Hundreds of Babies Without Men Their Lives

Baby Cartoon

Baby Cartoon (Photo credit: Ian Kershaw)

I witnessed something scary the other day.

I saw hundreds of babies. They all looked beautiful, sweet and healthy and they were all well-dressed and looked like they had plenty of food and toys.

The strange part was that ALL of them appeared to be in situations where they were cared for SOLELY by their moms. Not one shred of evidence existed that there were any men in these children’s lives.

For me, caring for an infant without my husband would have been a nightmare. He was so great at calming a crying baby. He could gently massage gas bubbles from tiny tummies. He could prepare and warm a bottle like nobody’s business. Tickling and piggy-back rides were other fortes of his as our babies grew older. The list of his contributions to my children’s well-being is endless.

Don’t mistake my observations for judgement of single mothers. There are women who care for children on their own and do very, very well at it. Certainly they made a great choice in having that child! But most of them didn’t choose that as their ideal situation. Lets face it,  kids are a lot of work. Most mothers appreciate, at the very least, the other set of hands that having a man around provides.

That apparently was NOT a consideration when these babies I was looking at came into existence.
It was obvious that these particular babies were all purposefully created with the intention of being raised by females alone. Not one was a case of conception outside a meaningful relationship, death of a parent, divorce, a father in the military or any of the normal reasons babies are raised by their mommies alone. Weird, right? What kind of crazy society is this?

Then, I noticed something even weirder. Only a very small percentage of these babies- probably less than 5%- were boys. And many of those boys had a twin sister. I couldn’t help but think that baby boy twins were only kept around because of their attachment to their twin sister. Logically, I can only assume that there were once the regular old 50/50 ratio of male to female in this baby population. What was happening to the rest of the male infants? Were the boys sent away somewhere? Or -gulp- even worse?

The assumptions were horrifying. In fact, I got so creeped out I decided that I had to leave the doll section at the store.

Seriously, what the hell is going on in 2013, where mothers and fathers are supposed to both be taking active roles in their children’s lives, and little boys are so excluded from the baby doll world? What about a little girl who is raised by her father alone? According to many toy and department stores, that’s just impossible.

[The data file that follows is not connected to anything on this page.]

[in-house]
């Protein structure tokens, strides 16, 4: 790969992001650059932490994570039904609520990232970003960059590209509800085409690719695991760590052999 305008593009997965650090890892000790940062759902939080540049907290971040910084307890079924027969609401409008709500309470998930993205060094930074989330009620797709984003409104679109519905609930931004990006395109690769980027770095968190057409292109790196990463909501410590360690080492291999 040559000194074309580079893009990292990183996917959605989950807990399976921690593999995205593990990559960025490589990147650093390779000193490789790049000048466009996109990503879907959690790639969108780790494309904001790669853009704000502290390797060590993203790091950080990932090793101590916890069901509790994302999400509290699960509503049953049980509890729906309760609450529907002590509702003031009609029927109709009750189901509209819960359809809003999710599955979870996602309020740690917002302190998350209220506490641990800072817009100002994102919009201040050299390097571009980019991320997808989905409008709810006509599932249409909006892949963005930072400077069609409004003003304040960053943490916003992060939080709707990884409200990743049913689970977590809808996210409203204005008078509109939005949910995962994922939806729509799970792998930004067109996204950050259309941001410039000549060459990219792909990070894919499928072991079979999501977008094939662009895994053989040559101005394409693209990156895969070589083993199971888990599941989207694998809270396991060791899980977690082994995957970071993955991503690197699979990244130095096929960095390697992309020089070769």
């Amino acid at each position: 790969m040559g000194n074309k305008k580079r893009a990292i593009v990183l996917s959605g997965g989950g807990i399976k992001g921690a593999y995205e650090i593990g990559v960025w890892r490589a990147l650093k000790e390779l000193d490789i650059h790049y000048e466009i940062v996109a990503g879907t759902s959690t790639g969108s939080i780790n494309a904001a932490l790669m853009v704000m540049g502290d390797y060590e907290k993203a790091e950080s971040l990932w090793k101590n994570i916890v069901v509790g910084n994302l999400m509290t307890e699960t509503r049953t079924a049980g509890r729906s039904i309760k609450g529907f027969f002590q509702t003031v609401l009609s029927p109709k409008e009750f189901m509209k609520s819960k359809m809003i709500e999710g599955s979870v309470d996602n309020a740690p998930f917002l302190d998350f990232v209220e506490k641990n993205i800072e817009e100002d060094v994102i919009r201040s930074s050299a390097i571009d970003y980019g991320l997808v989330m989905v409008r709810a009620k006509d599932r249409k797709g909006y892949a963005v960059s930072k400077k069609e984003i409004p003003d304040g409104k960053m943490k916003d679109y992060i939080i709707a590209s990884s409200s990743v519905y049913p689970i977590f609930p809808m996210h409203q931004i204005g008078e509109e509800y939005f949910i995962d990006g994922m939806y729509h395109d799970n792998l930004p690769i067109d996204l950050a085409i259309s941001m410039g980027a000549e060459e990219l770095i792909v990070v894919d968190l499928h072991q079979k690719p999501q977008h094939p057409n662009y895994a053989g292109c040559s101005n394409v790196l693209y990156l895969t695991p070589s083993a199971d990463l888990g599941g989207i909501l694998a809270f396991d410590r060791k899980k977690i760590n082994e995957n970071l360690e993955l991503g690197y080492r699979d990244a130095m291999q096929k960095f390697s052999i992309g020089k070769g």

I started noticing all this after I heard the “Girls, Boys, Toys — And Gender” segment of OnPoint with Tom Ashbrook. Check it out here: Then, I started having my own experiences when I finally got around to Christmas shopping for my 19-month-old son, who I call Buster.

Buster LOVES to push a baby around in a stroller. It’s pretty much the only thing he will throw a crying, screaming, thrashing-on-the-floor fit about. If we don’t get an afternoon walk in with his “EEEEEE” (his word for baby- It’s also his word for binky, his sister, lights, sky, leaves and tree) he will pitch a tantrum like you’ve never seen.
At his age, his sister would push the stroller but stop every few feet to check on whomever was riding in the stroller. No more than half way through our walk, she would decide she was too tired to push the stroller and beg me to carry it. I hated allowing her to push the stroller.

When my son pushes the stroller around, he’s all boy. He walks fast and pushes hard and doesn’t stop except to chase Oooo-eees (that’s his word for cats- ours is named Louie; incidentally he refers to dogs as kitties) or pick up anything large and exceptionally dirty. Taking a walk with him when he’s not pushing a stroller is much harder because he’s running everywhere, trying to tear leaves of trees and run in everyone’s yard.

So, I thought maybe it would be a good idea to get him his own baby and stroller for Christmas. But I thought maybe we’d get him some neutral or boy colored items. These are NOT easy to find. I’d like to believe that’s because I’ve waited so long to start shopping, but I doubt that’s the case. What’s harder is that even some of my family members seem to think I should discourage Buster’s behavior.

Is there some reason we’re still keeping our toddlers in a 1950s episode of Leave It to Beaver?

Everyone is familiar with “Mommy and Me” dolls. But if you Google “Daddy and Me” dolls, a bunch of really interesting but kind of sad stuff comes up. Sad but good are dolls that are made with a spot where you can put a picture of a father who is far away, like in military service, or dolls that are made with the image of a long-distance relative right on the fabric. Sad but bad are poems about abusive fathers who treat their daughters like dolls.

Do we only commemorate fathers with dolls when they are absent? Why can’t we have at least the same involvement of males in pretend child care as we expect with real child care?

Really, why on earth wouldn’t my son want to care for baby dolls? He watches daddy take care of him and his sister. He sees plenty of manly men pushing their babies around in strollers. I mean, if you see a family out and about and the mom is carrying a purse or a diaper bag or tending to an older child and the dad is just standing there, hands both free, instead of pushing the stroller doesn’t he LOSE serious man points for being a douche?